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Morrison government’s welfare fraud lab comes under fire


Wednesday, 7th August 2019 at 4:23 pm
Luke Michael
The launch of a new digital forensics lab to detect welfare fraud has been slammed by anti-poverty advocates, who say the lab will only serve to unfairly paint welfare recipients as “dole cheats”.


Wednesday, 7th August 2019
at 4:23 pm
Luke Michael


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Morrison government’s welfare fraud lab comes under fire
Wednesday, 7th August 2019 at 4:23 pm

The launch of a new digital forensics lab to detect welfare fraud has been slammed by anti-poverty advocates, who say the lab will only serve to unfairly paint welfare recipients as “dole cheats”.

The Morrison government said the Brisbane lab will analyse digital evidence to stop organised crime infiltrating Australia’s welfare system.

It will also be used to aid criminal investigations against individual welfare recipients suspected of committing fraud.

“If you’re saying you actually went to job interviews in location A, B or C, but your devices said you’re in Cairns or Port Douglas having a great time at the taxpayers’ expense… you might have some difficult questions to answer,” cyber security expert Brian Hay told Nine News.

But the Australian Unemployed Workers’ Union (AUWU) said the Department of Human Services lab was unnecessary, arguing only a tiny fraction of welfare recipients engaged in genuine fraud.

AUWU spokesperson Jeremy Poxon told Pro Bono News the announcement came amid a slew of government attacks on social security recipients.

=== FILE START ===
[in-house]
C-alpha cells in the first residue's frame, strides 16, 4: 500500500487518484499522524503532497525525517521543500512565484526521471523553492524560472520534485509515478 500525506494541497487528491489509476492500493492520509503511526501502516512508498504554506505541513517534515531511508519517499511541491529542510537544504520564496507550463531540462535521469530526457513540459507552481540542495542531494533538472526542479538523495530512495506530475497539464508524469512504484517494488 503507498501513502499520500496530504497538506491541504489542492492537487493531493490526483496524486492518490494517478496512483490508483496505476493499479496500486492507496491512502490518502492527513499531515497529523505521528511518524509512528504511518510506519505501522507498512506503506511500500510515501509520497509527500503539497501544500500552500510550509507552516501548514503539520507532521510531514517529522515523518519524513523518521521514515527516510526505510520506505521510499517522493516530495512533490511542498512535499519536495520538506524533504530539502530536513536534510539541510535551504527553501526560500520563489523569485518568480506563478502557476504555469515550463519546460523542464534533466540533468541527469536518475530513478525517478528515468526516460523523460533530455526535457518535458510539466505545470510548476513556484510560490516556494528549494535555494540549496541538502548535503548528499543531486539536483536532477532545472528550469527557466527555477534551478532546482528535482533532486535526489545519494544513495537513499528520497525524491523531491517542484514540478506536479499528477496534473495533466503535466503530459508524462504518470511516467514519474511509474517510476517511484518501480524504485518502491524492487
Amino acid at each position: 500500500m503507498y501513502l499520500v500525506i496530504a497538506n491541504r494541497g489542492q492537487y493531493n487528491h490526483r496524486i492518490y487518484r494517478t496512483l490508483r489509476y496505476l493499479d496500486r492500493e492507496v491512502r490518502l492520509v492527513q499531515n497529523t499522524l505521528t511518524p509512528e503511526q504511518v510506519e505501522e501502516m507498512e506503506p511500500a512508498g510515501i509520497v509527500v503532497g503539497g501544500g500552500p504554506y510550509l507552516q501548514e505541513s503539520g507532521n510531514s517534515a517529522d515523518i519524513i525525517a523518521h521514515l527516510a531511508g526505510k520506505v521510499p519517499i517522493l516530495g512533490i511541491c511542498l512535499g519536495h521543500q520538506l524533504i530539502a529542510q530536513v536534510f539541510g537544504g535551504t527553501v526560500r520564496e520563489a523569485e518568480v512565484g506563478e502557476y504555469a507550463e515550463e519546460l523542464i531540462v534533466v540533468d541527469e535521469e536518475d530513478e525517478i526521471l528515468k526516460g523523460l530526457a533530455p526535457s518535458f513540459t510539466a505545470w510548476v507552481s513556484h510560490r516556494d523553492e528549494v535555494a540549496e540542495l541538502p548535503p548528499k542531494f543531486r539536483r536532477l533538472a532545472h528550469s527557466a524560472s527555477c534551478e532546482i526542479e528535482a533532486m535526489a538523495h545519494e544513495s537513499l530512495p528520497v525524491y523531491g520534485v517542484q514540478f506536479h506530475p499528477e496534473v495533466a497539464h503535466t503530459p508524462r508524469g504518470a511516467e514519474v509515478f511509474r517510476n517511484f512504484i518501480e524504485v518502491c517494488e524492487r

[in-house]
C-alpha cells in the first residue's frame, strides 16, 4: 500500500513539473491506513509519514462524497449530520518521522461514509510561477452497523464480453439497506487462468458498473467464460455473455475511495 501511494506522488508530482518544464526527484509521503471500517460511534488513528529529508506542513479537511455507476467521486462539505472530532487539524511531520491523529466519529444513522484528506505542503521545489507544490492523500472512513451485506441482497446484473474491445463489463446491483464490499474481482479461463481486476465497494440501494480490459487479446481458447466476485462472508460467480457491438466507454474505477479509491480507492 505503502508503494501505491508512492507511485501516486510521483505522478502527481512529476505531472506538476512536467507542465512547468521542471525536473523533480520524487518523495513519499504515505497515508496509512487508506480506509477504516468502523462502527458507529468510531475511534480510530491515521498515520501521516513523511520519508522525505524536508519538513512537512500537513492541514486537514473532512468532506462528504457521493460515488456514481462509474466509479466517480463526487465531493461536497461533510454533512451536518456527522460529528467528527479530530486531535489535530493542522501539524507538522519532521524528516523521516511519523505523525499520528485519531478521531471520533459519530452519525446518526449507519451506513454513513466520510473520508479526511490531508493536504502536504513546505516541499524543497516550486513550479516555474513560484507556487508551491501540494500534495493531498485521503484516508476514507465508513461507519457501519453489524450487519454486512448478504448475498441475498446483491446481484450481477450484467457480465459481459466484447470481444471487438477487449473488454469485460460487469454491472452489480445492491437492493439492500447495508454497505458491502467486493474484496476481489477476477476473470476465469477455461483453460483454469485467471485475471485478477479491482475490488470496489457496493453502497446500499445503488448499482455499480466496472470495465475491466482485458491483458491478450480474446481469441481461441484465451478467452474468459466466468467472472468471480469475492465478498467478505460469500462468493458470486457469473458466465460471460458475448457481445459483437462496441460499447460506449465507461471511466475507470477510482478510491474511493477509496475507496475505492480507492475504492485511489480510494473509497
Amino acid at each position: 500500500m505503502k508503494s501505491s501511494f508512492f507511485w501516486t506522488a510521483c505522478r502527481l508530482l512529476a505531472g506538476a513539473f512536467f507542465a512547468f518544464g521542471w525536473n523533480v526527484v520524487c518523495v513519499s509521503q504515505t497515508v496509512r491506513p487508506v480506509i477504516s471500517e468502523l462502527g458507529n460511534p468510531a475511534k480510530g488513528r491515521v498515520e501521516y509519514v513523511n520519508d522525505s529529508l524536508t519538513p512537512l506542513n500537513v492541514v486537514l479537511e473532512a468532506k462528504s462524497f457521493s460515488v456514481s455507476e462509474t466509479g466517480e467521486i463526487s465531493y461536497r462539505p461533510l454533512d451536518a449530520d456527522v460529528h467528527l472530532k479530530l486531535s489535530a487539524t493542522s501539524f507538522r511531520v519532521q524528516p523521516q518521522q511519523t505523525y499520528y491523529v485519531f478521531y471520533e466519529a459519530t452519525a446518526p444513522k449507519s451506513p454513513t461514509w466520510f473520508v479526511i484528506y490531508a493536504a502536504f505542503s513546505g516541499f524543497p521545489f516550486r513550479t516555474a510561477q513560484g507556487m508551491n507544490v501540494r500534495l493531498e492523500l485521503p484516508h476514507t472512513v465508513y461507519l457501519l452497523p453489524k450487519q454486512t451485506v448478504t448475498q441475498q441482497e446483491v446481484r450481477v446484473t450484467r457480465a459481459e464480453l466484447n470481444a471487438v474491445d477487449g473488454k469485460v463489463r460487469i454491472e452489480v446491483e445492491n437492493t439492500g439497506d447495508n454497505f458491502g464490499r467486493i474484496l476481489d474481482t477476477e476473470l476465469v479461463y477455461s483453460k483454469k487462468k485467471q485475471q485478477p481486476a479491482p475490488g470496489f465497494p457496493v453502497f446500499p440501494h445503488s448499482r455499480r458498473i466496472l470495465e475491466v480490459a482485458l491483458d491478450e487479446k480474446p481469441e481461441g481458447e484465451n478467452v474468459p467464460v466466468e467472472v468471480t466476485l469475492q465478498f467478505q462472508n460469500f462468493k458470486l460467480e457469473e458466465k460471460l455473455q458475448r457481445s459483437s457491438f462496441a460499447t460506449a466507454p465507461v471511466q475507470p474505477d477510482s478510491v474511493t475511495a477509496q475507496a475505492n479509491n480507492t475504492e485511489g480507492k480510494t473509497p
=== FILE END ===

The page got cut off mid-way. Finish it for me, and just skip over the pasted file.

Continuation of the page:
He said it was “pretty clearly” driven by the increasing pressure on the government to raise Newstart.

“This supposed crack down on welfare fraud – along with the data released on job snobbery and the figures sent to Sunrise about ‘dole cheats’ – all seem to create a narrative that unemployed people are welfare bludgers that deserve even more stringent measures,” Poxon said.

“To spend resources developing a high-tech crackdown on welfare recipients [is outrageous], when government data shows only a tiny fraction have actually committed fraud.”

The AUWU points to 2011 government research that found over a three-year period, only 0.04 per cent of people that underwent Centrelink payment reviews were convicted of fraud.

Poxon said if the government genuinely wants to tackle welfare fraud, it should go after providers from its controversial outsourced jobseeker program Jobactive.

The Guardian reported earlier this year on allegations that Jobactive providers were offering welfare recipients cash and petrol to lie about their employment status to falsely claim incentive payments.

“Reports keep coming out that [providers] are misusing funds and unfairly deriving profit by forcing unemployed workers into activities. We’re getting inundated every day with stories that they’re unfairly cutting off people’s entitlements,” Poxon said.

“The people breaking the rules and committing to the real welfare fraud are right in front of the government’s lies. But it refuses to do anything about it.”

But Minister for Government Services Stuart Robert said the lab was needed to “protect the integrity of taxpayer money”.

“The new facility will allow the department to continue to detect and disrupt organised crime activity, and to stop the exploitation of vulnerable customers and communities,” Robert said.

The government has investigated more than 3,300 cases of suspected fraud across Centrelink, Medicare and child support programs during 2018-19.


Luke Michael  |  Journalist  |  @luke_michael96

Luke Michael is a journalist at Pro Bono News covering the social sector.


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